I didn’t read as much as I’d hoped this month (just four books!) but I did complete my challenge to read 75 books in 2017, which is what I’m happiest about! The picture above has 3 because I was silly and let my mom take the last book home before I got a photo. Can’t win ’em all.
72. The Wonder by Emma Donoghue
Lib Wright is an English nurse brought to a small Irish village to observe what appears to be a miracle – a girl said to have survived without food for months – and soon finds herself fighting to save the child’s life.
Tourists flock to the cabin of eleven-year-old Anna O’Donnell, who believes herself to be living off manna from heaven, and a journalist is sent to cover the sensation. Lib, a veteran of Florence Nightingale’s Crimean campaign, is hired to keep watch over the girl.
This one was weird. I held onto it for over a year before reading it (no particular reason, I just never got around to it) and I don’t think it was worth the wait. The writing is beautiful and the setting of the Midlands of Ireland in the 1800s is described so well, but I found it incredibly slow. The book dragged on for about 35% longer than it needed to. I did enjoy the moral issues raised and trying to figure out the mystery aspect of how on earth Anna would survive without food for months, plus the writing.
73. Eleanor Oliphant is Completely Fine by Gail Honeyman
Meet Eleanor Oliphant: She struggles with appropriate social skills and tends to say exactly what she’s thinking. Nothing is missing in her carefully timetabled life of avoiding social interactions, where weekends are punctuated by frozen pizza, vodka, and phone chats with Mummy. All this means that Eleanor has become a creature of habit (to say the least) and a bit of a loner.
But everything changes when Eleanor meets Raymond, the bumbling and deeply unhygienic IT guy from her office. When she and Raymond together save Sammy, an elderly gentleman who has fallen on the sidewalk, the three become the kinds of friends who rescue one another from the lives of isolation they have each been living. And it is Raymond’s big heart that will ultimately help Eleanor find the way to repair her own profoundly damaged one.
I loved this book! It felt slow at the beginning and I didn’t know what to expect, but I ended up loving Eleanor’s character. Bits of it were very unexpected, and I found her really charming. I loved the way the book dealt with counseling – her experience of going to therapy felt really real and authentic. Bits of this are sad and heartbreaking, and then you turn the page and you’re laughing. Definitely recommend this one – and it’s going to be on my top books of 2017 for sure.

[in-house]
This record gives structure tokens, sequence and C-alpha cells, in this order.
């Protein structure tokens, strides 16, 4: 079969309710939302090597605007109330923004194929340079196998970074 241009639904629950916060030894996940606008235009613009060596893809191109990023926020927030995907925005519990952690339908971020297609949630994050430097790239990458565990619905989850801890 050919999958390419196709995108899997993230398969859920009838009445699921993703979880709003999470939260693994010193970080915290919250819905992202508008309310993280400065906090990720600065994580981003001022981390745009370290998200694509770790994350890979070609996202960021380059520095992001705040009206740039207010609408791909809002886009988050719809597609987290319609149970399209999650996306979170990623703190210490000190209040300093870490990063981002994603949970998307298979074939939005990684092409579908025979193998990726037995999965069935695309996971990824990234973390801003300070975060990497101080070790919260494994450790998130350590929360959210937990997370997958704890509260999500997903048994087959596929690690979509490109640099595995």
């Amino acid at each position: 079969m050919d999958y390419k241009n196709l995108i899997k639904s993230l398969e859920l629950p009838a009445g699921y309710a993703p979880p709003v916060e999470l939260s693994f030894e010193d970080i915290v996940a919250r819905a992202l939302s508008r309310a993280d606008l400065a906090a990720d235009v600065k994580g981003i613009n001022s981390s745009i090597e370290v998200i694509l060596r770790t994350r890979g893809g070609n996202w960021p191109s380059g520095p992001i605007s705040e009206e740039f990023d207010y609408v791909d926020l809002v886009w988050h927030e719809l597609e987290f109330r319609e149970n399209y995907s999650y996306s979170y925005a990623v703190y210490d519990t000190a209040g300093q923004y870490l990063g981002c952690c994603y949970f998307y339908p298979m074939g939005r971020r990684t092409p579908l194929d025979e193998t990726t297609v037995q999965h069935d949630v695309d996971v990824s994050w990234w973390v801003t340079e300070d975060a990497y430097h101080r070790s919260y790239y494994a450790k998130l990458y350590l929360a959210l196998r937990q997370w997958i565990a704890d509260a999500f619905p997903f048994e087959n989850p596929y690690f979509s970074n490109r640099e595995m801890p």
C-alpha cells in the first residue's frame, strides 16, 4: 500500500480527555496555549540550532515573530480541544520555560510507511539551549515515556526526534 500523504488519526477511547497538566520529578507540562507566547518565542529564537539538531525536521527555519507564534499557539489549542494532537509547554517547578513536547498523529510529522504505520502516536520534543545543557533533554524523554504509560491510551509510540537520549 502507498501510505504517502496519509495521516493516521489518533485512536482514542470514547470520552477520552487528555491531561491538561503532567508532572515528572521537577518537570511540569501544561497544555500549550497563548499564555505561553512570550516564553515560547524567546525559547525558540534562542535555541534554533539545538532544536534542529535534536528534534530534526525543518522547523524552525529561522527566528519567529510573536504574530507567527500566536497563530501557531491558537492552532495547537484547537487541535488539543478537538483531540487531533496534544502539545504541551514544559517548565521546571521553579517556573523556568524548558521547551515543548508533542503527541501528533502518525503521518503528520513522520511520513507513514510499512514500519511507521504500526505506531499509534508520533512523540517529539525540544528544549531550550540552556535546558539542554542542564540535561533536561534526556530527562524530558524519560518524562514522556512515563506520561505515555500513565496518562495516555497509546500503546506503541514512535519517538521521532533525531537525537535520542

74. Better Than Before: Mastering the Habits of Our Everyday Lives by Gretchen Rubin
How do we change? Gretchen Rubin’s answer: through habits. Habits are the invisible architecture of everyday life. It takes work to make a habit, but once that habit is set, we can harness the energy of habits to build happier, stronger, more productive lives. So if habits are a key to change, then what we really need to know is: How do we change our habits? Better than Before answers that question. It presents a practical, concrete framework to allow readers to understand their habits—and to change them for good.
This one was… fine? Nothing amazing (I much preferred The Happiness Project) and I feel like you can get most of what Rubin talks about from her weekly podcast (Happier with Gretchen Rubin). That said, it was a good non-fiction book that got me thinking about why I do the things I do and stopped me from getting as frustrated with others when they just can’t implement the habits they want to do already!
75. A Man Called Ove by Fredrick Backman
Meet Ove. He’s a curmudgeon, the kind of man who points at people he dislikes as if they were burglars caught outside his bedroom window. He has staunch principles, strict routines, and a short fuse. People call him the bitter neighbor from hell, but must Ove be bitter just because he doesn’t walk around with a smile plastered to his face all the time?
Behind the cranky exterior there is a story and a sadness. So when one November morning a chatty young couple with two chatty young daughters move in next door and accidentally flatten Ove’s mailbox, it is the lead-in to a comical and heartwarming tale of unkempt cats, unexpected friendship, and the ancient art of backing up a U-Haul. All of which will change one cranky old man and a local residents’ association to their very foundations.
This started off really sad but I ended up adoring it. Ove turned out to be super sweet and lovable, with a lot of struggles that made him grumpy and lonely. I wouldn’t say this one is funny, but it’s well told and well written. From a writing perspective, it’s a great example of “show don’t tell” and a group of diverse characters all with their own backstory.
Total number of books in December: four
Number of fiction books in December: three
Number of nonfiction books in December: one
Total number of books this year: seventy five!!